Canadian Electrical Wholesaler

Phillips Emissions

Jan 04 2016

Philips aims to use 100% renewable energy for its North American operations by the end of 2016, a major step toward its 2020 carbon neutrality ambitions announced last week at COP21. The 2016 goal would reduce its carbon footprint by 125,000 metric tons yearly, the equivalent of CO2 produced by over 26,000 cars in one year.

Working with EDP Renewables North America, Philips will purchase 250,000 MWh of electricity per year over the next 15 years from the Hidalgo Wind Farm in McCook, Texas, an amount equivalent to the power used at the company’s 133 sites, which support 21,000 employees in the market. 

“At Philips, our goal is simple – to positively impact people’s health and well- being, while minimizing our impact on the environment. This not only means making our products more ecologically efficient, it also requires that we reduce the environmental impact of our operations,” says Brent Shafer, CEO of Philips North America. “By offsetting our North American operations with renewable energy, we will reduce the Philips global carbon footprint by 8.6%, support the local economy, and positively impact our bottom line, demonstrating the private sector can benefit from and help drive clean energy.”

Globally, Philips is a member of the RE100, a collaborative initiative of influential businesses committed to 100% renewable electricity. From 2008 to 2014, Philips increased its use of renewable energy from 8% to 55%.

Headquartered in the Netherlands, Philips employs 106,000 employees with sales and services in more than 100 countries.

 

 

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 Young Leaders: Taylor Gerrie

Taylor GerrieOn a regular basis, our publications profile members of our industry through their responses to a Q&A. It’s a way of recognizing industry movers and shakers, and helping our readers get to know them better. 

Recently we launched an initiative with Electro-Federation Canada's Young Professionals Network to include profiles of up-and-coming leaders. We provided the list of questions below to Taylor Gerrie, Automation Account Specialist at Gerrie Electric Wholesale Ltd. in Burlington, Ontario. Here are Taylor’s responses.

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Susan Uthayakumar, President of Schneider Electric Canada: Driving Success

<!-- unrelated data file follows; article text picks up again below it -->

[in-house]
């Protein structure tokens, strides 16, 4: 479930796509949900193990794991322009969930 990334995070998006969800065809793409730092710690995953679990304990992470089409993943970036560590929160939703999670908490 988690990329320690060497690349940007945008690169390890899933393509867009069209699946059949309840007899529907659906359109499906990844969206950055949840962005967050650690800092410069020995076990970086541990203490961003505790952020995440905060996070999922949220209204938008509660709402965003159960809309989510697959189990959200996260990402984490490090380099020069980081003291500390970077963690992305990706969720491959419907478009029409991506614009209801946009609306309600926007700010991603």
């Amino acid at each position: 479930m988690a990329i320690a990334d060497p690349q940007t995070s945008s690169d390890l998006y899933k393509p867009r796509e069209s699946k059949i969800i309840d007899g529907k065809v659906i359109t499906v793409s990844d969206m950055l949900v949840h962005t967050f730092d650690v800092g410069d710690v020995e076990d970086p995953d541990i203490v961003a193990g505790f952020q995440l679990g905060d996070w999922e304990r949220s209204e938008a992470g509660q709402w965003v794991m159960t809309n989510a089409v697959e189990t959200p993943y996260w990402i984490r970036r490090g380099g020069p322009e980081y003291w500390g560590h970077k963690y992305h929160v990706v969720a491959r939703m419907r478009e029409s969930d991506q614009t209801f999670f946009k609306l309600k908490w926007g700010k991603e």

Susan UthayakumarBy Owen Hurst

First and foremost, sitting down with Susan Uthayakumar feels more like sitting down and conversing with a friend than conducting an interview with the Canadian president of one of the world’s largest electrical manufacturers. Of course, she exudes the confidence and knowledge her position demands, but equally identifiable are an open and engaging nature.

In a recent sit-down, we learned a little about Susan’s history and what drives her to succeed.

To begin, Susan was born in Sri Lanka and immigrated to Canada at a young age. She went to high school in Canada and attended the University of Waterloo where she earned undergraduate and graduate degrees.

Upon completing university Susan began her working career with Deloitte, which she describes as a great starting point as she was surrounded by highly driven and intelligent individuals. She welcomed being in a position that was demanding and helped nurture a strong work ethic. Her work with Deloitte also instilled a great interest in acquisitions, which would serve her well as her career unfolded.

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CEW 3 Perspective 400

We often learn how to look forward by first looking back, or at the very least we realize that despite our best efforts we have not truly advanced quite so much as we had thought. Sure, technology is rapidly advancing. That’s beyond question. But what about our approach to selling it? Have we changed that much in the last 20, 40, 60 years? Inevitably there have been advances and changes in marketing, the Internet causing the biggest shift, but many of the concerns and directives that have driven the distribution and marketing of industrial electrical products remain, or at least planted the roots of the concerns of manufacturers and distributors today. 

To gain perspective of the perceptions and directions of electrical product distribution in 1960, we turn to Edwin H. Lewis. In 1960 Lewis published “The Distribution of Industrial Electrical Products” in the Journal of Marketing.

To fully define electrical product distribution in 1960, Lewis broke his study into several categories. We will follow his direction and provide his insights on the industry in each of the categories he identified.

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